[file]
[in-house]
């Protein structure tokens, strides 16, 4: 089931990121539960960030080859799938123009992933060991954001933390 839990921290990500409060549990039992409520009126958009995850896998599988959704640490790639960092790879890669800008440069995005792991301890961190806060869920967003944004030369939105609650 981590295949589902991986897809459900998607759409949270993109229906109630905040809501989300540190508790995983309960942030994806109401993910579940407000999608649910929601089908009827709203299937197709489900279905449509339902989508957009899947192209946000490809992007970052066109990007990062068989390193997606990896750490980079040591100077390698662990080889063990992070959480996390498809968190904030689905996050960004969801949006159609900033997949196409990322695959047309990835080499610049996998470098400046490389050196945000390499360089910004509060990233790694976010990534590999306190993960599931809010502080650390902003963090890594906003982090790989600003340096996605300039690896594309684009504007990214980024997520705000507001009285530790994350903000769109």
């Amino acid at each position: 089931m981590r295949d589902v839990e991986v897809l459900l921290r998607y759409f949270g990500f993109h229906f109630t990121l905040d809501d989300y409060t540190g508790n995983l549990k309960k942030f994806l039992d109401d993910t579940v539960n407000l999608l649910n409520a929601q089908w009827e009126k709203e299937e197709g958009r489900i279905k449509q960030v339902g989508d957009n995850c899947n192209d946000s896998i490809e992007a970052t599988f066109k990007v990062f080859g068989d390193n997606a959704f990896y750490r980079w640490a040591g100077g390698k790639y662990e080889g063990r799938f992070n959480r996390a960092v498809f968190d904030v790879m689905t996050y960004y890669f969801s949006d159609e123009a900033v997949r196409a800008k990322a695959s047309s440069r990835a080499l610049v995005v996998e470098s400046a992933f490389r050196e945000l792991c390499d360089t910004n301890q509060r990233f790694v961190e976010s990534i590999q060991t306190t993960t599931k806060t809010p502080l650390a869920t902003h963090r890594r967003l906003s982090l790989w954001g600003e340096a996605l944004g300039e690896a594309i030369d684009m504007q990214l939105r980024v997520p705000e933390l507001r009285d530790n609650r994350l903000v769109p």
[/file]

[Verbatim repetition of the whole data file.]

[in-house]
């Protein structure tokens, strides 16, 4: 089931990121539960960030080859799938123009992933060991954001933390 839990921290990500409060549990039992409520009126958009995850896998599988959704640490790639960092790879890669800008440069995005792991301890961190806060869920967003944004030369939105609650 981590295949589902991986897809459900998607759409949270993109229906109630905040809501989300540190508790995983309960942030994806109401993910579940407000999608649910929601089908009827709203299937197709489900279905449509339902989508957009899947192209946000490809992007970052066109990007990062068989390193997606990896750490980079040591100077390698662990080889063990992070959480996390498809968190904030689905996050960004969801949006159609900033997949196409990322695959047309990835080499610049996998470098400046490389050196945000390499360089910004509060990233790694976010990534590999306190993960599931809010502080650390902003963090890594906003982090790989600003340096996605300039690896594309684009504007990214980024997520705000507001009285530790994350903000769109």
């Amino acid at each position: 089931m981590r295949d589902v839990e991986v897809l459900l921290r998607y759409f949270g990500f993109h229906f109630t990121l905040d809501d989300y409060t540190g508790n995983l549990k309960k942030f994806l039992d109401d993910t579940v539960n407000l999608l649910n409520a929601q089908w009827e009126k709203e299937e197709g958009r489900i279905k449509q960030v339902g989508d957009n995850c899947n192209d946000s896998i490809e992007a970052t599988f066109k990007v990062f080859g068989d390193n997606a959704f990896y750490r980079w640490a040591g100077g390698k790639y662990e080889g063990r799938f992070n959480r996390a960092v498809f968190d904030v790879m689905t996050y960004y890669f969801s949006d159609e123009a900033v997949r196409a800008k990322a695959s047309s440069r990835a080499l610049v995005v996998e470098s400046a992933f490389r050196e945000l792991c390499d360089t910004n301890q509060r990233f790694v961190e976010s990534i590999q060991t306190t993960t599931k806060t809010p502080l650390a869920t902003h963090r890594r967003l906003s982090l790989w954001g600003e340096a996605l944004g300039e690896a594309i030369d684009m504007q990214l939105r980024v997520p705000e933390l507001r009285d530790n609650r994350l903000v769109p």